The Mauritanian government has confirmed reports that several people have been arrested for planning a fresh coup against President Maaouiya Ould Taya.
Defence Minister Baba Ould Sidi told the state-run Mauritanian news agency AMI on Tuesday that the coup was due to have taken place as the president left for a visit to France on 14 August.
Ould Sidi did not say how many people had been arrested, but he said they were linked with the group of military officers that staged a failed putsch in June 2003.
A diplomatic source in neighbouring Senegal who monitors security issues in West Africa closely said about 40 people were arrested between Sunday night and Monday morning, including several civilians, but only a dozen of the detainees had so far been identified by name.
Last year's military uprising led to two days of fighting in the capital Nouakchott after which forces loyal to President Ould Taya regained control.
That coup attempt was led by Major Saleh Ould Hanenna, who escaped arrest and is still at large. And relatives of those arrested in the latest crackdown said they were all members of the same Awlad Nasser ethnic group as Ould Hanenna.
They said the detainees included three colonels and a major in the National Guard, a lightly armed division of the army charged with the protection of government buildings and important personalities.
The Awlad Nasser are light-skinned Bidan Moors from the region around Ayoun el Atrous, a town in southeastern Mauritania, 800 km from Nouakchott. However, the army high command is dominated by officers who like Ould Taya are light-skinned Bidan Moors from northern Mauritania.
The Bidan account for a minority of Mauritania's 2.5 million staunchly Muslim population, but ever since independence from France in 1960, they have formed the ruling elite. However, the Bidan are divided into various clans which vie with one another for power and influence.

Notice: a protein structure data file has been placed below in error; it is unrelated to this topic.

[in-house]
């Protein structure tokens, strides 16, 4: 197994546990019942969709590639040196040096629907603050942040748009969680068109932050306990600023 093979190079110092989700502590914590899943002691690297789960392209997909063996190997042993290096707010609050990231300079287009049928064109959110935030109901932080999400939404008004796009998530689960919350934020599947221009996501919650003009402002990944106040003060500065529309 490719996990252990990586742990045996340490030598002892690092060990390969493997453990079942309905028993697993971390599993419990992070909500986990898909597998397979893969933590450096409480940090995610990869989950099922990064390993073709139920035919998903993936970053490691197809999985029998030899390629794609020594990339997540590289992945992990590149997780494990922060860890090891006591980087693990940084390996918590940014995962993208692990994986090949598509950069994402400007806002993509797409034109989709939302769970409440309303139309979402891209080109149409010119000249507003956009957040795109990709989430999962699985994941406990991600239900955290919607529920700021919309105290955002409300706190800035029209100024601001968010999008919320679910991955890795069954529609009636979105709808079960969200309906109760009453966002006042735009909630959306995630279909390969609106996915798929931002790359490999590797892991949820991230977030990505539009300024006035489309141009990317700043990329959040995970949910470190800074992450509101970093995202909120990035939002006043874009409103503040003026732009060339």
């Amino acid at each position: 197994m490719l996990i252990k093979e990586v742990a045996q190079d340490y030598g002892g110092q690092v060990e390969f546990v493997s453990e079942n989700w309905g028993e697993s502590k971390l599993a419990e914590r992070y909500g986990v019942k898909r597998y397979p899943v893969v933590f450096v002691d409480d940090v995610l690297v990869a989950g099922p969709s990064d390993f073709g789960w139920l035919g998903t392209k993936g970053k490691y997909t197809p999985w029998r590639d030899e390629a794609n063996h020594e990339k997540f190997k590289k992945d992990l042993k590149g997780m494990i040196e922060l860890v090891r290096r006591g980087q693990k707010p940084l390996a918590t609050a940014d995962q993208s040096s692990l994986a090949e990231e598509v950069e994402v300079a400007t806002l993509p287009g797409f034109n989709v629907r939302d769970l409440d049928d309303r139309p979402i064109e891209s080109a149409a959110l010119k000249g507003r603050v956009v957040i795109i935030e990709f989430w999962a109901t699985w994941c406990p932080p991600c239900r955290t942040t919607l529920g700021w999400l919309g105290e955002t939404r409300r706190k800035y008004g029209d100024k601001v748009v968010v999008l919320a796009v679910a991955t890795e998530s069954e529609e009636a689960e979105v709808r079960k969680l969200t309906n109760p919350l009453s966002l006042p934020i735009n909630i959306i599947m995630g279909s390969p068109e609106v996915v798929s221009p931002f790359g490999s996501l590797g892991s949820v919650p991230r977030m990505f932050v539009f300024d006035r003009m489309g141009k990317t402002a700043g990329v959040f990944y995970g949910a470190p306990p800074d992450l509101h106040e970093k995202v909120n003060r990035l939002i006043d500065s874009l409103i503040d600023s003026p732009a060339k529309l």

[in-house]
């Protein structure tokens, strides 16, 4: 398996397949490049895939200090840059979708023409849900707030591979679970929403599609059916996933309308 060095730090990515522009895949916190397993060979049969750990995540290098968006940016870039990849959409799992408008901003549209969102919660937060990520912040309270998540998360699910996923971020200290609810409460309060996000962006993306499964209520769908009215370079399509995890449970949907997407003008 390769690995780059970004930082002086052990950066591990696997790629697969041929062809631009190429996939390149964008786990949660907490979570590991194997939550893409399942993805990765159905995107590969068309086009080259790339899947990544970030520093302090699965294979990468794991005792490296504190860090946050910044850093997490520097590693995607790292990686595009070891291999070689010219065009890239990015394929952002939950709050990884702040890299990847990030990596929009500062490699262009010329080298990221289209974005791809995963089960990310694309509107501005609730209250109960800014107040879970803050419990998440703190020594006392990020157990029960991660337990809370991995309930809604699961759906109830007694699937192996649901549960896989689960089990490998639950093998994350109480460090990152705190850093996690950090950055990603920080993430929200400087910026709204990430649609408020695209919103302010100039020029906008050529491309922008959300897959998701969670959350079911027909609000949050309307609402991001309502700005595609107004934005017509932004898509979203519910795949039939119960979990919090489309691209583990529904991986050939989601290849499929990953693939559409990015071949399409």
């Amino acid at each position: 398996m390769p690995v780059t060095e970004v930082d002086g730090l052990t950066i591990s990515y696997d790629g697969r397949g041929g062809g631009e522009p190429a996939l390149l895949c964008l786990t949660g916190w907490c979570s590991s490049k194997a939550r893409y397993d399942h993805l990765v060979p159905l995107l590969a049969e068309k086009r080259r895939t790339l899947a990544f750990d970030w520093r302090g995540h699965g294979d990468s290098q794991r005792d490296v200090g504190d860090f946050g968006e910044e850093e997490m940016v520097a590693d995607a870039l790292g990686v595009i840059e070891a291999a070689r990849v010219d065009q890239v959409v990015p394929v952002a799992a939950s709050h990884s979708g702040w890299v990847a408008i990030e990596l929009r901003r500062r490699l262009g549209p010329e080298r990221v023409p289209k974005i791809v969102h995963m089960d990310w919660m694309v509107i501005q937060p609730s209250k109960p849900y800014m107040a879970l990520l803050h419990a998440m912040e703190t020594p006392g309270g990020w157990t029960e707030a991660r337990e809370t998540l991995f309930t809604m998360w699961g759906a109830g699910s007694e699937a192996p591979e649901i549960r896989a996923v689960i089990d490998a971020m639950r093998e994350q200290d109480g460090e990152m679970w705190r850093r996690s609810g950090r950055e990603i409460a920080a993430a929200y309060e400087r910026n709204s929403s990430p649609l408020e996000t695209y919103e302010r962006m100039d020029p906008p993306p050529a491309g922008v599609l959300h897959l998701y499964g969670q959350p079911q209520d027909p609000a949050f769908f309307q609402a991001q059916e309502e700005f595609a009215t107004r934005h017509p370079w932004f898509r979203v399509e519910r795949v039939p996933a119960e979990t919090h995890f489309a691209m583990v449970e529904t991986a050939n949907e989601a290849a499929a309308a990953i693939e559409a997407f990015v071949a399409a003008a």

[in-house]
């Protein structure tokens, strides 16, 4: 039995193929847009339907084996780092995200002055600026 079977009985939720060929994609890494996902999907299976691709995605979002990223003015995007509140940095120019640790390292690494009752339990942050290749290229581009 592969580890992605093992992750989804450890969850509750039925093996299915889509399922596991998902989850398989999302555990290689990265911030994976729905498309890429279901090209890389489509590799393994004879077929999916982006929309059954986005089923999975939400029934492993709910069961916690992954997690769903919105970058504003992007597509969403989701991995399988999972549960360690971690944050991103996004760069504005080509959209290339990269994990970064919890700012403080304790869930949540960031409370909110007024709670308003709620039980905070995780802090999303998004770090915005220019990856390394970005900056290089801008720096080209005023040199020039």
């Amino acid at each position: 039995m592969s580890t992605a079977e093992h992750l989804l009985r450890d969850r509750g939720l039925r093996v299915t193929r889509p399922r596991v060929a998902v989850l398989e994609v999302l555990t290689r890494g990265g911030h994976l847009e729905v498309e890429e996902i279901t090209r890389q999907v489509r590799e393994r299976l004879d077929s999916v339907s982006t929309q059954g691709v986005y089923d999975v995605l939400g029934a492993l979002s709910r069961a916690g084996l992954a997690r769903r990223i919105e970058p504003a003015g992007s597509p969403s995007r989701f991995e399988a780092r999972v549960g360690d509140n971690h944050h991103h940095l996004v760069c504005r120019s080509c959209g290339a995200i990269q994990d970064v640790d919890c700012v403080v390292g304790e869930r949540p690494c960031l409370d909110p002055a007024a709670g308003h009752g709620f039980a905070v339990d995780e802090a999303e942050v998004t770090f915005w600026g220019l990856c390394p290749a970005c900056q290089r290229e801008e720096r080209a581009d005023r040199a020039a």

Mauritania's population also consists of dark-skinned Harratin Moors, the descendants of former slaves, and black Africans with closer links to Sub-Saharan Africa than the Arab world and who generally live near the Senegal river in the extreme south of the country.
President Ould Taya, a former army colonel, seized power in a 1984 coup and has ruled this desert nation with a firm hand ever since, despite several attempts by dissident factions of the army to unseat him.
A total of 123 people are still in detention awaiting trial following last year's coup attempt, during which rebel tanks shelled the presidential palace in Nouakchott and silenced the radio and television stations for 24 hours..
The diplomatic source said Ould Taya must have had pretty hard evidence of a fresh attempt to overthrow him in order to undertake a fresh purge of the poorly paid army where morale is low and opposition to the president's policy of maintaining diplomatic relations with Israel runs high.
"I don't think they would have undertaken something like this unless they had very strong indications that something was afoot," the source said.
He dismissed suggestions by some opposition figures within Mauritania that the government had simply invented the coup plot to justify a further crackdown on its suspected opponents.
The source predicted that a deep malaise would continue within the armed forces, especially among officers from southern Mauritania who were bitter at their exclusion from power and the opportunities to engage in lucrative business which senior command positions afforded.
Woodside Petroleum, an Australian company which is developing an offshore oilfield in Mauritania, said in a statement on Tuesday that it had advised its staff and contractors to suspend travel to the country as a precautionary measure.
However, daily life continued normally in Nouakchott on Wednesday, with no signs of an increased presence of security forces on the streets.
The United Nations classifies Mauritania as being in phase one, the lowest category of its five-step system of security precautions. This allows all international staff to remain on station with their spouses and children. Phase five calls for the evacuation of all international staff from the country.